How to Stencil a Doormat
Hey y’all! It’s Heather, the owner of HauteMonoShop. I love a good personalized gift and as you can imagine I have given my fair share of monogrammed tumblers and t-shirts. So I thought I would try something a little different. I decided to make my own door mat. Follow along!
What you need:
Click on the text tool and type. I wanted my mat to say “welcome yall” but you can type anything. Highlight the text and pick a font. TIP: I would suggest not using an intricate font.
Right click on the highlighted text and select ungroup. This should break down the word so that you can select each individual letter or character.
Highlight each word, right click and choose group. This will allow you to move the words without messing up the alignment. TIP: Make sure you select everything when you group it, including dots and punctuation!
Move the words around so they are formatted and look not super spaced out. I chose to left justify both of the words so that they were lined up on the side of my mat. If using a script font, make sure to weld so that the font is connected.
I thought it looked kind of plain with just the font, so I decided to add a heart to it. I googled a heart image and found one I liked. After saving it to the downloads folder, I opened Studio. Under the file tool bar, select library, then upload to library. Select the heart and click select. It is now in the library. Find it in the library and double click the heart to add it to the project.
Now the heart needs to be traced, in order to cut properly. Open the Trace Panel by clicking the trace icon on the right hand side. Click Select Trace Area, then click and drag to highlight the heart. Once highlighted, click on Trace and you will see a red outline of the heart. Copy and paste this onto your project and place it next to the text.
Expand the size of the text box and image by highlighting the project and dragging the box. I made mine 11.5 inches long.
Load the vinyl and cut mat into the cutting machine. Make sure the cut settings are set appropriately. I used: Blade – 2, Speed – 5, Force – 7, Passes – 1. TIP: Use a color of vinyl that contrasts with the color of paint you use. This makes it easier to see what has been covered with paint and what hasn’t.
After the design has been cut, remove the vinyl from the cut mat and reverse weed your design using the vinyl weeding hook. Reverse weeding means removing the opposite what you would usually remove. In this case, you will remove the actual letters, and keep everything else. Keep in mind this is a stencil!
Place the vinyl stencil and transfer tape onto the mat. I liked the look of the words being off-center, so I placed mine on the left hand center of the mat. The stiff coir makes it difficult for the vinyl to stick, so press down hard on the stencil.
Slowly remove the transfer tape from the vinyl stencil, leaving the stencil on the mat. WARNING: This is definitely the most tedious (read: frustrating) part of the whole project! I found it was easiest to pull the transfer tape so that it is parallel to the mat and placed my hands where the transfer tape met the vinyl. The small pieces of the stencil that didn’t come up from the transfer tape I had to pull apart using my fingers. TIP: Using packing tape, I placed a strip on the first portion of the stencil, after I removed it from the transfer tape. This helped hold the vinyl down to the mat. Just make sure not to tape over the actual cut outs of the stencil.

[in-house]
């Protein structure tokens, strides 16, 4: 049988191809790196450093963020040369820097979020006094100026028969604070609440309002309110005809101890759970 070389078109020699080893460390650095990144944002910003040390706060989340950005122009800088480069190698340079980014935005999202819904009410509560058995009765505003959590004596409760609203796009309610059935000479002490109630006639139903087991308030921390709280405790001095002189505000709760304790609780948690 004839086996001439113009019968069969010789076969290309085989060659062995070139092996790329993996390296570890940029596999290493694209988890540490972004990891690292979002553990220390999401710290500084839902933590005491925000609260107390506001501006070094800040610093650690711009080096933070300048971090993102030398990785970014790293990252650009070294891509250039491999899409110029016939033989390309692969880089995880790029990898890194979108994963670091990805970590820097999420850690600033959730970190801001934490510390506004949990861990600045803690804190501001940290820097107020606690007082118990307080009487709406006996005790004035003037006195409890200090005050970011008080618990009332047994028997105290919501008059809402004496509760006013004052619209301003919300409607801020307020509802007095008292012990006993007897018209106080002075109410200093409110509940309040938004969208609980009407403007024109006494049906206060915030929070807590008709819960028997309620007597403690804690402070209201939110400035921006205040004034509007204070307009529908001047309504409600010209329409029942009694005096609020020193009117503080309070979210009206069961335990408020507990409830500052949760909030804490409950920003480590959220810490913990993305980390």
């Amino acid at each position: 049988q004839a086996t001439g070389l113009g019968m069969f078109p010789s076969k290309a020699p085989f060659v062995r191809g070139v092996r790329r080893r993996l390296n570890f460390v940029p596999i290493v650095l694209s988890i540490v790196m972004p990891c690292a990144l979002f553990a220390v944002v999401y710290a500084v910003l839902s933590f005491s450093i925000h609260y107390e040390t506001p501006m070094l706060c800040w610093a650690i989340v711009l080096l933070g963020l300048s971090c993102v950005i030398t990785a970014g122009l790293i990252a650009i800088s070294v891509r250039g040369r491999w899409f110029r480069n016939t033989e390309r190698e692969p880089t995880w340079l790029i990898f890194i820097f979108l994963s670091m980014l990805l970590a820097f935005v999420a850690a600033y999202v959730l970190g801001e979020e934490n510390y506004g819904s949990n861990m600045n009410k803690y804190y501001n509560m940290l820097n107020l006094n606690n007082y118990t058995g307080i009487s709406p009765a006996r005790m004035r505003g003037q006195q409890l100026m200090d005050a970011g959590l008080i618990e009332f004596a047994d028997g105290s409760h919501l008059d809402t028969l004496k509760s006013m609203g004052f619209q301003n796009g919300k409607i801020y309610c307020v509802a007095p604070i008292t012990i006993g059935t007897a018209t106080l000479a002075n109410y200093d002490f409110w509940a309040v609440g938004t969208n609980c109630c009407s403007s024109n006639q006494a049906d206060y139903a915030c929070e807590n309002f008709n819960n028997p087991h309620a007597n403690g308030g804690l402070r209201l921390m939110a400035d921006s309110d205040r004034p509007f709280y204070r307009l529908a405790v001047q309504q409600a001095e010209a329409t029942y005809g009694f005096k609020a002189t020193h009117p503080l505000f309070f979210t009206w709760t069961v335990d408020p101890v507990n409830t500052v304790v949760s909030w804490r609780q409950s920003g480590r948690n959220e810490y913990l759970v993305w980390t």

After removing the transfer tape, place the parchment paper over your stencil and iron for 10-15 seconds using the lowest setting on your iron. This helps melt the vinyl a bit and secure it to the mat.
Squeeze some paint onto the paper plate and begin dabbing the paint onto the stencil using the poly-sponge brush. Make sure to use a straight up and down dabbing motion to prevent any bleeding under the stencil. TIP: Because of the coarseness of the mat, I found it worked best to use a generous heaping of paint. You will see some of the natural color of the mat stick through, but that is okay, just cover it as much as you can.
After you have covered your stencil once, let it dry for 15 minutes, then do another coat. It takes a lot of paint to sufficiently cover the stencil. I used a whole bottle of paint on mine. Let the second coat dry for 15-20 minutes.
IT’S TIME FOR THE BIG REVEAL! Slowly pull your stencil and tape away from the mat. Try to pull it so that any wet paint on the vinyl stencil doesn’t rub on the mat. Using your weeding hook, pull off any smaller pieces of the stencil.
VOILA! You have your own custom door mat! Place it on your front door step and let your family and friends admire your work!
Overall, I am OBSESSED with how mine turned out! I couldn’t wait to put it out and show it off! I even have friends asking me to make one for them.
When I try it again I think I will try a couple of things differently:
- I will ditch the transfer tape and take the stencil straight from the backing paper to the mat. This may be a little difficult if you are using an intricate font or small details. That leads me to my next point…
- I definitely will stay away from the intricate details and fonts. The font I picked was thick and fairly basic, which made it pretty easy to use.
- I will add more blank vinyl around the words so that I don’t have to be so cautious when painting. I think 1-2 inches around the words would be sufficient.
I would love to see how yours turn out! Find me on Instagram! @HauteMonoShop